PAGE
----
• Increasing the number of measures used and the frequency of measurement.
  • Elevating the effectiveness of measures by aligning key performance indicators (KPIs) with wider organizational strategy and business outcomes.
  • Involving the right stakeholders, including senior leaders, in setting metrics.
  • Increasing the use of technology to measure the impact of projects, including the use of strategy execution management technology.

PMO Maturity

The final study, PMO Maturity, introduces the Global PMO Maturity Index and defines 23 elements of PMO maturity across five key dimensions: governance, integration and alignment, processes, technology and data and people. Successful execution against these principles allows the Top 10 Percent to have greater influence and impact and to deliver more successful project outcomes.

According to the report, the average PMO maturity today is 61.4 out of a maximum of 100. The Top 10 Percent, however, are at 94.9—indicating that they perform well against all five dimensions:

  • They have strong governance framework to effectively manage risk, ensure project visibility and measure performance.
  • They enlist C-suite support and have KPIs aligned with the organization’s strategic and change goals.
  • They provide consistency across the organization, ensuring that methodologies and tools are aligned with best practices but are also deployed flexibly in line with organizational needs.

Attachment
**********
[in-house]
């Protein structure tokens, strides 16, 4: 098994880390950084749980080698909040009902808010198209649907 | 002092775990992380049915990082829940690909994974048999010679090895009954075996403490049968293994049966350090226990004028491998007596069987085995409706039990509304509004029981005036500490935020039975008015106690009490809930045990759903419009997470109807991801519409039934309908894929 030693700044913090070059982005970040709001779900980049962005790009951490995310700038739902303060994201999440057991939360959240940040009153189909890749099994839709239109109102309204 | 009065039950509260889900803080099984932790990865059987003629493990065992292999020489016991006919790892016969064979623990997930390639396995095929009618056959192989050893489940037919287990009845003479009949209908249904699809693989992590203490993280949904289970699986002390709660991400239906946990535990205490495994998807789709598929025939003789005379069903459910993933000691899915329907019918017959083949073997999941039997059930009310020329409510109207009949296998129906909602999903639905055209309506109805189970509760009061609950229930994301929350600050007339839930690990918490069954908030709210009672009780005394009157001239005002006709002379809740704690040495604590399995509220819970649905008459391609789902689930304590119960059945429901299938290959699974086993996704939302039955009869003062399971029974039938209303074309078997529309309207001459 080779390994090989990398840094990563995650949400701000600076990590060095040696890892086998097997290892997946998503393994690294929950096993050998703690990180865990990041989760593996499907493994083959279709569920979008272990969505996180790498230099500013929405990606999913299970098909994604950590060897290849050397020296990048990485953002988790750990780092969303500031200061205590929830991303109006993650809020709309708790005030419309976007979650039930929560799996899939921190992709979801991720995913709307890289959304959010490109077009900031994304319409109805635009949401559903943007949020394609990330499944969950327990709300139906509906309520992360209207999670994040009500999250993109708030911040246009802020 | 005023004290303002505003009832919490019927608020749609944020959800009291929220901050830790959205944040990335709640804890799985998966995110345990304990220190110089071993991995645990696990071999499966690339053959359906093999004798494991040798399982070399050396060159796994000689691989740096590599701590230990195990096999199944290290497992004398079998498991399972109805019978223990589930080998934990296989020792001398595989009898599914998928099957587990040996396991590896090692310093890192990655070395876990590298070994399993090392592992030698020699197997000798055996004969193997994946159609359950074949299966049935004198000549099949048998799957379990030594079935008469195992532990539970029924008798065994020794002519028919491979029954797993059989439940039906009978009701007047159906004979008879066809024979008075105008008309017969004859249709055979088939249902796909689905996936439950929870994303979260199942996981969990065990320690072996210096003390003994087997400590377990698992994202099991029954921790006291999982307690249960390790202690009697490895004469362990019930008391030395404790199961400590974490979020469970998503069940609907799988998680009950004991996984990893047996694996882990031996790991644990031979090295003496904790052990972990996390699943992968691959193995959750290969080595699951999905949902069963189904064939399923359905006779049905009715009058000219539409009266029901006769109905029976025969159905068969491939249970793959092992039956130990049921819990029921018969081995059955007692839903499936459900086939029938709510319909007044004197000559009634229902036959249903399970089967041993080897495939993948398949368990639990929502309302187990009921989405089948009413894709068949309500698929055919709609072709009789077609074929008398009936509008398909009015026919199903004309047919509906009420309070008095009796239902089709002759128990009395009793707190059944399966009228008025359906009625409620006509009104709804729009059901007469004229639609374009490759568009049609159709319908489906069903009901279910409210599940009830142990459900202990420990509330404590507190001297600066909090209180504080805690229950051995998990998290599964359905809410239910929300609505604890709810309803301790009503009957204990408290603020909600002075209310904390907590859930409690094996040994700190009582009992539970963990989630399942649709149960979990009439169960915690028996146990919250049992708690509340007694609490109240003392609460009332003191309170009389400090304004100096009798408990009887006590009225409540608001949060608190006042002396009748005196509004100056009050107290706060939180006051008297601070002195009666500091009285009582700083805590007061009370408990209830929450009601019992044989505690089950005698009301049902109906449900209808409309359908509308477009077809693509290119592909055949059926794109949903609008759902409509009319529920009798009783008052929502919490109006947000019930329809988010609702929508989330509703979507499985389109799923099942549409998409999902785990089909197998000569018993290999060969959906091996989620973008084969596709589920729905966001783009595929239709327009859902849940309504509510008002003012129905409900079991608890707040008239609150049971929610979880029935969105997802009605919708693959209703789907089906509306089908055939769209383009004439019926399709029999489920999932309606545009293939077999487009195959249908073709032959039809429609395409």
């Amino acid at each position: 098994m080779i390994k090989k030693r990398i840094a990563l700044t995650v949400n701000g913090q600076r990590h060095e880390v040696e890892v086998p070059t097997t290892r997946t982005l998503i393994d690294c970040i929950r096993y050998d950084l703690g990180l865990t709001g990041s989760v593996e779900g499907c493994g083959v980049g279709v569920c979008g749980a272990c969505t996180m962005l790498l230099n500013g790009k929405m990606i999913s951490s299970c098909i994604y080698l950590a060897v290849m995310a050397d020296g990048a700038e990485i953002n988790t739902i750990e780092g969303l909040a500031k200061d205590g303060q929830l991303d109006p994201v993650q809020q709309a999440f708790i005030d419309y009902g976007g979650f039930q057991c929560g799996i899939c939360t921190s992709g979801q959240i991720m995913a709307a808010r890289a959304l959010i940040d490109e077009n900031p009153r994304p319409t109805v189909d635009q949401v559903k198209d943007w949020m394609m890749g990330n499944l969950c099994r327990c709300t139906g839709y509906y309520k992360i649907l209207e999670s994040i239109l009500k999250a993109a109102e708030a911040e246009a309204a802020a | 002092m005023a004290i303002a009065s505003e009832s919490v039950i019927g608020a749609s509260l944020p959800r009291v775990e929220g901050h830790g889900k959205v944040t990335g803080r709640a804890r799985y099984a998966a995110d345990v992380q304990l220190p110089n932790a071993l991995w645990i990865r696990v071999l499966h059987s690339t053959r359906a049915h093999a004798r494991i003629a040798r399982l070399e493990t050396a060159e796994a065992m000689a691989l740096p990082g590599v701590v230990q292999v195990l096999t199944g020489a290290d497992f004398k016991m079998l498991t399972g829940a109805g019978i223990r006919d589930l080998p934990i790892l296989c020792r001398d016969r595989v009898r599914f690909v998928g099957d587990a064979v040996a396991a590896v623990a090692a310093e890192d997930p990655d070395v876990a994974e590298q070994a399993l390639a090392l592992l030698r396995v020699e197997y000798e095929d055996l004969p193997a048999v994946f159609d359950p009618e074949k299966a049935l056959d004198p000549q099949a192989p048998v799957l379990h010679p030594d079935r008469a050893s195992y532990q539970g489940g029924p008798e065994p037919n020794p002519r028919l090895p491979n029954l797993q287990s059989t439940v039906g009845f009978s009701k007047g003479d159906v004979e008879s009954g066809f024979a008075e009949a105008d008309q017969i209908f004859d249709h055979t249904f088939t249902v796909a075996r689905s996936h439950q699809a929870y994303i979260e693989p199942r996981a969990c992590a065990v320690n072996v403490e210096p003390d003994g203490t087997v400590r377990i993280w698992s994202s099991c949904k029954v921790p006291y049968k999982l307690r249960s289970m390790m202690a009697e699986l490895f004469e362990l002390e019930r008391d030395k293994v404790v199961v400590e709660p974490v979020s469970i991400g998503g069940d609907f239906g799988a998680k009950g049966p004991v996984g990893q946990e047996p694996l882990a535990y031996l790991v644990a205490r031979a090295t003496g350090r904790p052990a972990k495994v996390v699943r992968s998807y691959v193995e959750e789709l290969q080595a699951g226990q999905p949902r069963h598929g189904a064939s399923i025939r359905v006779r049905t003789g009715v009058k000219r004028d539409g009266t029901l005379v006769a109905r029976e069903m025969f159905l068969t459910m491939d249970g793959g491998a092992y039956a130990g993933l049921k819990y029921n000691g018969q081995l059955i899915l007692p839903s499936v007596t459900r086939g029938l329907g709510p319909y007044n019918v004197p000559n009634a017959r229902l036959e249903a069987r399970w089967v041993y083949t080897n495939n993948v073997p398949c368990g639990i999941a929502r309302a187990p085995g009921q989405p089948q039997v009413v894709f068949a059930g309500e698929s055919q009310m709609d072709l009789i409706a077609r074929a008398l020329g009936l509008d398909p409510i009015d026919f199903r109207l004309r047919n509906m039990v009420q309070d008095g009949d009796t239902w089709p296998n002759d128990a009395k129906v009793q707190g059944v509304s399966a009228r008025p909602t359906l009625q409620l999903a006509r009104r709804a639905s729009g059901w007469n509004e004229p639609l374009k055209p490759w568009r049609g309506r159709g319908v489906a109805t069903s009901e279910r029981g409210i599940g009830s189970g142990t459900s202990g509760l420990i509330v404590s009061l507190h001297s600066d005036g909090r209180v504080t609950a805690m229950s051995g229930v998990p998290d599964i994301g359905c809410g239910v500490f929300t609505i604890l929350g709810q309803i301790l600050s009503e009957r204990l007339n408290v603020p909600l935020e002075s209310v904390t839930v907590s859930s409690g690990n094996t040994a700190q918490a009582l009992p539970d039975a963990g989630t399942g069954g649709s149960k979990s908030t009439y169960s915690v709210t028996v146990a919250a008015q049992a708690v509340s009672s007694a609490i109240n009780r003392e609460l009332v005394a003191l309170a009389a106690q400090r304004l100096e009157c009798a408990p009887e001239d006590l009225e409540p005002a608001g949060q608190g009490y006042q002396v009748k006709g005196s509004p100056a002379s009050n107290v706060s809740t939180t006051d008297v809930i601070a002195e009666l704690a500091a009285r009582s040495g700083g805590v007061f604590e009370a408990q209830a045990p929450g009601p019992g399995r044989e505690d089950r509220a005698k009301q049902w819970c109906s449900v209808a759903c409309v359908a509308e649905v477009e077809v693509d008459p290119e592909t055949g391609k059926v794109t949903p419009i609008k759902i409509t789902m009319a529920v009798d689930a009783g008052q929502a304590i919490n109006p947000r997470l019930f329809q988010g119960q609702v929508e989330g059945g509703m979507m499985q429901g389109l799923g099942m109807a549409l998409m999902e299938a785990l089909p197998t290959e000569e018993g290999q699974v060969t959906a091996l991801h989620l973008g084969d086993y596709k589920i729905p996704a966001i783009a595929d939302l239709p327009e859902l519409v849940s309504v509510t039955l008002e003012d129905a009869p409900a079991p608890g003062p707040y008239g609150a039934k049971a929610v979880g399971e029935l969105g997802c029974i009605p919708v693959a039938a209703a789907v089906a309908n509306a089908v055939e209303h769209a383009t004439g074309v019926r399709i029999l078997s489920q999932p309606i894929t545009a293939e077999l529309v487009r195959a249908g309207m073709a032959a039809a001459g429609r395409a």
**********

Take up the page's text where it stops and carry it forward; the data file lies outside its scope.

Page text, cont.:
• They lead in adopting technologies that enhance collaboration, visibility and knowledge sharing.
  • They make talent a priority, investing in a wide range of skills to turn project professionals into effective leaders and relationship builders.

PMOs play a vital but evolving role in driving business success and, ultimately, economic growth. By identifying the factors that contribute to PMO maturity, we, and our partners at PwC, hope to guide PMOs on their evolutionary path—helping them expand their scope beyond standard governance measures to embrace areas of broader business value, including talent development, technology adoption and strategic influence. Now that we can measure PMO maturity, let’s use this information to take our profession to the next level.

See here to view all three reports.

Joe Cahill headshot

Joe Cahill
Chief Customer Officer | PMI

As Chief Customer Officer (CCO), Joe Cahill is responsible for all PMI’s Global Customer Group. He oversees the Global Customer Engagement Team, the Global Customer Experience Team and PMI’s eight geographic regions. Joe previously held the positions of COO, Interim CEO and SVP of Finance and Administration in his time with PMI.